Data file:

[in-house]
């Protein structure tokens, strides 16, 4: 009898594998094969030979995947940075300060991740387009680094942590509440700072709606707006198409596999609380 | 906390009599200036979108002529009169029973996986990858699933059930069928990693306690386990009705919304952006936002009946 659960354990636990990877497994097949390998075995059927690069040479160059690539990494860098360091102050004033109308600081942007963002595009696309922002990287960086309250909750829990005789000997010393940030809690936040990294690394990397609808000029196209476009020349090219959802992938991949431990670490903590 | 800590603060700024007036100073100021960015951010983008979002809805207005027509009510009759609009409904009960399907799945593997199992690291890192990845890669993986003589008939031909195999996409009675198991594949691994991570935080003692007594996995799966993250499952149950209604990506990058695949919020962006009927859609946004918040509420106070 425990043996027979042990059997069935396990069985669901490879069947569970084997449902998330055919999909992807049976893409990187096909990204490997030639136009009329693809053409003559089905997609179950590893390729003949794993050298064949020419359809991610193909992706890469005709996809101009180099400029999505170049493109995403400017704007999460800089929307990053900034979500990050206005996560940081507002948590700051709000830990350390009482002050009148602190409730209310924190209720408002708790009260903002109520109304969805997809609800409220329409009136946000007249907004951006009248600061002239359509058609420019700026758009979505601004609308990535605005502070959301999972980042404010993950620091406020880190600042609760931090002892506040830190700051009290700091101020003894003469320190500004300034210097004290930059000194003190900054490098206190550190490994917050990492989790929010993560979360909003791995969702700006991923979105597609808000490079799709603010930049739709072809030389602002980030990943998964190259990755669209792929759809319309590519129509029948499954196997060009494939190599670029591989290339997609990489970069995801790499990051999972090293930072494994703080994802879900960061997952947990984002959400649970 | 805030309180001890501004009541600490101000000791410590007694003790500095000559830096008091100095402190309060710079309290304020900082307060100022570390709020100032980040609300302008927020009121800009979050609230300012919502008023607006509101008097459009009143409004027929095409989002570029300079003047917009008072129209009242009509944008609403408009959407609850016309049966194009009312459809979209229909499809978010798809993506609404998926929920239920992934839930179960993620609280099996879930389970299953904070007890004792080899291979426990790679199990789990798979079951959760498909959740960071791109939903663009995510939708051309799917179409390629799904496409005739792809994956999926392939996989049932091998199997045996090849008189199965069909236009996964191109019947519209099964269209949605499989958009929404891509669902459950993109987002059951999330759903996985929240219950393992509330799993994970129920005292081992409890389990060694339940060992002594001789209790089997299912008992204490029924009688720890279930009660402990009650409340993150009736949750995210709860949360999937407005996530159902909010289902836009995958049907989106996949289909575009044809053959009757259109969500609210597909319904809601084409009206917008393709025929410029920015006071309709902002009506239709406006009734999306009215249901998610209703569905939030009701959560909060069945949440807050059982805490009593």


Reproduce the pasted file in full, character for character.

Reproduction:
[in-house]
């Protein structure tokens, strides 16, 4: 009898594998094969030979995947940075300060991740387009680094942590509440700072709606707006198409596999609380 | 906390009599200036979108002529009169029973996986990858699933059930069928990693306690386990009705919304952006936002009946 659960354990636990990877497994097949390998075995059927690069040479160059690539990494860098360091102050004033109308600081942007963002595009696309922002990287960086309250909750829990005789000997010393940030809690936040990294690394990397609808000029196209476009020349090219959802992938991949431990670490903590 | 800590603060700024007036100073100021960015951010983008979002809805207005027509009510009759609009409904009960399907799945593997199992690291890192990845890669993986003589008939031909195999996409009675198991594949691994991570935080003692007594996995799966993250499952149950209604990506990058695949919020962006009927859609946004918040509420106070 425990043996027979042990059997069935396990069985669901490879069947569970084997449902998330055919999909992807049976893409990187096909990204490997030639136009009329693809053409003559089905997609179950590893390729003949794993050298064949020419359809991610193909992706890469005709996809101009180099400029999505170049493109995403400017704007999460800089929307990053900034979500990050206005996560940081507002948590700051709000830990350390009482002050009148602190409730209310924190209720408002708790009260903002109520109304969805997809609800409220329409009136946000007249907004951006009248600061002239359509058609420019700026758009979505601004609308990535605005502070959301999972980042404010993950620091406020880190600042609760931090002892506040830190700051009290700091101020003894003469320190500004300034210097004290930059000194003190900054490098206190550190490994917050990492989790929010993560979360909003791995969702700006991923979105597609808000490079799709603010930049739709072809030389602002980030990943998964190259990755669209792929759809319309590519129509029948499954196997060009494939190599670029591989290339997609990489970069995801790499990051999972090293930072494994703080994802879900960061997952947990984002959400649970 | 805030309180001890501004009541600490101000000791410590007694003790500095000559830096008091100095402190309060710079309290304020900082307060100022570390709020100032980040609300302008927020009121800009979050609230300012919502008023607006509101008097459009009143409004027929095409989002570029300079003047917009008072129209009242009509944008609403408009959407609850016309049966194009009312459809979209229909499809978010798809993506609404998926929920239920992934839930179960993620609280099996879930389970299953904070007890004792080899291979426990790679199990789990798979079951959760498909959740960071791109939903663009995510939708051309799917179409390629799904496409005739792809994956999926392939996989049932091998199997045996090849008189199965069909236009996964191109019947519209099964269209949605499989958009929404891509669902459950993109987002059951999330759903996985929240219950393992509330799993994970129920005292081992409890389990060694339940060992002594001789209790089997299912008992204490029924009688720890279930009660402990009650409340993150009736949750995210709860949360999937407005996530159902909010289902836009995958049907989106996949289909575009044809053959009757259109969500609210597909319904809601084409009206917008393709025929410029920015006071309709902002009506239709406006009734999306009215249901998610209703569905939030009701959560909060069945949440807050059982805490009593």